That spring had offered slow, then sudden clarity, like the sunrise revealing a canyon to cross. When I could see where the trajectory was leading—that the 10 pounds of “winter weight” the cold had pulled onto me were just the start—I ran away one more time. I couldn’t stand the prospect of expanding in front of the few people in Santa Fe I’d tried to shoehorn myself into community with. That project had been impossible precisely because I was afraid for them to really see me—and especially to see the broadening of my body I could still only read as failure. I didn’t know then what was happening to me wasn’t failure, but survival.

Before I left, I looked at myself again in that mirror—the one in which I’d twisted and turned my body to scrutinize every angle, the one in which I’d decided, ten months earlier, to stay. The angles of my face had already begun their softening, the flesh around my smile filling in. I don’t know what’s about to happen, I said to myself—to my body, my poor body, my intimate enemy, my home. But whatever happens, I will never starve you again.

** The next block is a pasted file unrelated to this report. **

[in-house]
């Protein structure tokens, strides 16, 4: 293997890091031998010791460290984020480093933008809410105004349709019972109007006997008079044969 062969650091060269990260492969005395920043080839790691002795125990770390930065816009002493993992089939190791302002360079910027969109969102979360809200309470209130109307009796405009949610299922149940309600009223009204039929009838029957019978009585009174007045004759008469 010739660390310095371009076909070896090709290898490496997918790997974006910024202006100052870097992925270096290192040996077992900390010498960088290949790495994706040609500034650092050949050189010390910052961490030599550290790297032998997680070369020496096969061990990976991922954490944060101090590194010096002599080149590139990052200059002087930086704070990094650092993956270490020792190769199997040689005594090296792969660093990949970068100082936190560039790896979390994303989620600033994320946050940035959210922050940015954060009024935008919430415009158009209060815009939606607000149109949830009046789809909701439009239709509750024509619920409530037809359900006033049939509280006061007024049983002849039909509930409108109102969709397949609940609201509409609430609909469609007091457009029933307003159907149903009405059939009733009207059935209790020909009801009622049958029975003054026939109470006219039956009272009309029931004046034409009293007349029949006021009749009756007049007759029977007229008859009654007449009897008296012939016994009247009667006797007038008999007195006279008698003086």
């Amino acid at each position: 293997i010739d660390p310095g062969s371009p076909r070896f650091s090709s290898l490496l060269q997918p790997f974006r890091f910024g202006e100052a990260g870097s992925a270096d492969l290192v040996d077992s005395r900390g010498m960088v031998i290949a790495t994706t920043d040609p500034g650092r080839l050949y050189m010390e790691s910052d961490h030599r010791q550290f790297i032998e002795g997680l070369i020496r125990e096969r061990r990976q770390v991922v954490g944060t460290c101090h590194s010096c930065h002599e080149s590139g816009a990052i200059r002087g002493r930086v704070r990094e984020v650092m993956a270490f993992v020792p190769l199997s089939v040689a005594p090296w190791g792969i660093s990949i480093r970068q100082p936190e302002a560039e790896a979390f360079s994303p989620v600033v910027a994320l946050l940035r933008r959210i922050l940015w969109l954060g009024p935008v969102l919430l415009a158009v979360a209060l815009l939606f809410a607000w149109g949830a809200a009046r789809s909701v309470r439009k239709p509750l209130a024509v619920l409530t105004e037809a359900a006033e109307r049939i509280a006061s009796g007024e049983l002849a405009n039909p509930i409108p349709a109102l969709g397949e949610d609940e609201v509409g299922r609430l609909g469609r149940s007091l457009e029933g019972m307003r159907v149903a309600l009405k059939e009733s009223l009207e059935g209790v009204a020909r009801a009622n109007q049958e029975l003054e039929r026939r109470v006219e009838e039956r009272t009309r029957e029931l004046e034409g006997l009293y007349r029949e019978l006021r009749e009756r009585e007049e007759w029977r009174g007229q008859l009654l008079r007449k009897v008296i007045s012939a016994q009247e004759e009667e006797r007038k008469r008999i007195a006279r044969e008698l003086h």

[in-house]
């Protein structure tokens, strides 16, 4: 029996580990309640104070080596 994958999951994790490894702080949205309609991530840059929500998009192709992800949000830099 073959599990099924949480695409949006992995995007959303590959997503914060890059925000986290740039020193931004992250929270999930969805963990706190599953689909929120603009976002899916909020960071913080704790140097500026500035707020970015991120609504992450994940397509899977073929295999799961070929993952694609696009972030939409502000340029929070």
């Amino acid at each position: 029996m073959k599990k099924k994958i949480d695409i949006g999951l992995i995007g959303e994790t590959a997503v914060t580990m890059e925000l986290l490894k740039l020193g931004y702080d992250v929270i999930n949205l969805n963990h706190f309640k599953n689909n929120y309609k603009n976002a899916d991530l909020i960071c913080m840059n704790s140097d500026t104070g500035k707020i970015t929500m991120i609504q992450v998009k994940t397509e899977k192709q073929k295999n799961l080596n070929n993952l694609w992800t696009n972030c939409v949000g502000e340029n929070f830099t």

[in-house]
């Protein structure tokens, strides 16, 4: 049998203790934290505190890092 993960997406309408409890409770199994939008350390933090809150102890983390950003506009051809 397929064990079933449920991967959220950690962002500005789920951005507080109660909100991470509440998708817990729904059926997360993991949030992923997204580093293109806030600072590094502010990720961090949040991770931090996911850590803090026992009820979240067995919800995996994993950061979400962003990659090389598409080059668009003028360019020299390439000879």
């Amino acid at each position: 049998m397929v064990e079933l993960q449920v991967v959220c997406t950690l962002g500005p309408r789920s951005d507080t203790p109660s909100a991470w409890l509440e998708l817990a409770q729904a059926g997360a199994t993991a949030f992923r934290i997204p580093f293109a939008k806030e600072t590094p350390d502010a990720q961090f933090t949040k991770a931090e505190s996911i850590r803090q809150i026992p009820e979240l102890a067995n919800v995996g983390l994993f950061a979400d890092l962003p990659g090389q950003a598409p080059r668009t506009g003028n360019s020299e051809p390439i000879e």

It would take more than a year before I’d make good on that promise, before I’d regularly eat bread—and apricots, and cherries. More than a year before I’d walk home from a weekend farmers market laden with fresh milk and stone fruit, before I’d let myself eat those goods in solace and companionship alike. Longer still before I’d ask my own partner if we should dine al fresco on the black beans and sweet potatoes and beets he’d cooked for us, a homely, wholesome plate of long-forbidden starch; before I’d let myself feel the full weight of love and acceptance and desire—the kind that has nothing to do with visible collarbones.

It would take time, and another season of travel, another tearing up of roots. It would take an outgrowing: of silence, of starving, of secrets; of every square inch of my clothing, the arsenal I’d been building since I’d first started to shrink. Those tiny scraps, doll clothes, that had always been too small. It would take leaving behind the desert and arriving in the Pacific Northwest’s forests, allowing their abundance; eating a proffered slice of Pike Place peach, letting its juice run off my chin.

Jamie Cattanach is a Florida-born writer based in Portland, Oregon—though a shard of her heart will always live in the desert. Her words have been featured or are forthcoming in Fourth Genre, Nashville Review, DMQ Review, Thin Air Magazine, SELF, Ms. Magazine, and many other outlets. She’s an Assistant Editor for the essays column at The Rumpus, and her in-progress memoir — from which this essay is excerpted — was chosen for the 2022 Tin House winter workshop manuscript mentorship program. Find out more at www.jamiecattanach.com.